So far there has been a 77 percent jump in the number of unaccompanied girls caught at the border this fiscal year, according to Pew Research Center.
That’s a drastic increase, especially when compared with the only slight swell in the number of unaccompanied boys who have been apprehended.
Broken down further, the biggest difference in apprehensions between the genders happens among teenagers:
The dire circumstances in these kids’ home countries might be to blame. When Fusion’s Jorge Ramos spoke with journalist Sonia Nazario about the dangers children face in Central American countries, she detailed threats of violence and rape.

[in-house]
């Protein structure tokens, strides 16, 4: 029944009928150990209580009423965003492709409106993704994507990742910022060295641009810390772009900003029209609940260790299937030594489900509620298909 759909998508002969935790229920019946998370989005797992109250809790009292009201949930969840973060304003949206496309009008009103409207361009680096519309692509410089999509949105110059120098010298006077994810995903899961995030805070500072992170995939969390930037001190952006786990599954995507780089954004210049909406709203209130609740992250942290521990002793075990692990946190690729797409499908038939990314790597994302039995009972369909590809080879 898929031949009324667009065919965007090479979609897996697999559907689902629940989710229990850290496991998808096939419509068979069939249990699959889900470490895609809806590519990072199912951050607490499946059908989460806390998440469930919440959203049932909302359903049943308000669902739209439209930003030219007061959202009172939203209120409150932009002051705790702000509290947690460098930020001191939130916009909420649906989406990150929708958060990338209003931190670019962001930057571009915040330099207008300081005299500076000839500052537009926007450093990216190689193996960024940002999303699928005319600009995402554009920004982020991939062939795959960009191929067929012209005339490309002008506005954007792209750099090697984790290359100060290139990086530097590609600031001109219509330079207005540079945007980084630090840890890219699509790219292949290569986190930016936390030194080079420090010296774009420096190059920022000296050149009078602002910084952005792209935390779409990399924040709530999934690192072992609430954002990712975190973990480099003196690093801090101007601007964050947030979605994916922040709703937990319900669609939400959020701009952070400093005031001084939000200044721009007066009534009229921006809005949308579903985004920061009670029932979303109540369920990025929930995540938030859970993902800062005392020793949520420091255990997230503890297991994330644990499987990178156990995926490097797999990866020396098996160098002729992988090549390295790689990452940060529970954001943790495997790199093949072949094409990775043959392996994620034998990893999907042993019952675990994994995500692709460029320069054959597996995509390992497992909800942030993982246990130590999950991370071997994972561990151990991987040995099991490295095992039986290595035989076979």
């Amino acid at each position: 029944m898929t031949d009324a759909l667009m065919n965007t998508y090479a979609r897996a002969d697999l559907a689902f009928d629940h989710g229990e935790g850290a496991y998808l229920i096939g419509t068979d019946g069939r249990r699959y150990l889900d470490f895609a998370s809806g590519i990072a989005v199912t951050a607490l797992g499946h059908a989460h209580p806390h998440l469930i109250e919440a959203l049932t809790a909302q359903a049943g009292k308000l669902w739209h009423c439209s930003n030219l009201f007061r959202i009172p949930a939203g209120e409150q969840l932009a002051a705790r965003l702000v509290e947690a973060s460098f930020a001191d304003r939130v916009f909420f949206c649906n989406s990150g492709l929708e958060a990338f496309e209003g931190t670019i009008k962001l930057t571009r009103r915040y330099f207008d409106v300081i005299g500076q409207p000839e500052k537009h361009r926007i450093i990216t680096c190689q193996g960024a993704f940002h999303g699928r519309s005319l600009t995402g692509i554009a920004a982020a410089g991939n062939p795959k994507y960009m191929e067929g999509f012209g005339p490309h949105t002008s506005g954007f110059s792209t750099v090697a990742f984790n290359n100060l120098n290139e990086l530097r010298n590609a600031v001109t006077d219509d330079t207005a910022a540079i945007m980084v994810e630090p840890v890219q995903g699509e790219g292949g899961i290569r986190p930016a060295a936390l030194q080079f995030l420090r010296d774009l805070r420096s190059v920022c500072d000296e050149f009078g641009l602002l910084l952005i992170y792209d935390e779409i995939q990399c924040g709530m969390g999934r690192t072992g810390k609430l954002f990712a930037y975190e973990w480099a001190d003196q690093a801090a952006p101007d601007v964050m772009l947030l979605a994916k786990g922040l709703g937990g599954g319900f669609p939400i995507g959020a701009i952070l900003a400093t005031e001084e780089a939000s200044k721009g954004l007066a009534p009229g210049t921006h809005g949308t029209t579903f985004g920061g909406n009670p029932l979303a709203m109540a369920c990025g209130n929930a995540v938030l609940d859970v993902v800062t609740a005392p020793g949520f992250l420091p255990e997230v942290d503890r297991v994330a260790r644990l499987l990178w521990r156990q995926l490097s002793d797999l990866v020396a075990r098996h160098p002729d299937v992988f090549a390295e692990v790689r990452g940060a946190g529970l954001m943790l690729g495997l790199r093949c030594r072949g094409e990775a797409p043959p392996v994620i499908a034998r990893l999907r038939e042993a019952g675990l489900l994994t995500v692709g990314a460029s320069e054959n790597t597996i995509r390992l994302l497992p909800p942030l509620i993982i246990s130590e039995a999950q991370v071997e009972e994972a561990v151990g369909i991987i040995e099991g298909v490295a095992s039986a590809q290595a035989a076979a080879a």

These types of threats may account for the influx of young girls trying to cross the border.
The flood of immigrants crossing the border has created a humanitarian crisis, with politicians on both sides split over a solution.
As politicians continue to battle it out — possibly without any resolution — Central American leaders are converging on Washington. President Obama is slated to meet with the presidents of Guatemala, Honduras and El Salvador Friday at the White House, according to The New York Times.
During the meeting, he’ll reportedly push the leaders to do all they can to help stem the tide of migrant children coming to the U.S.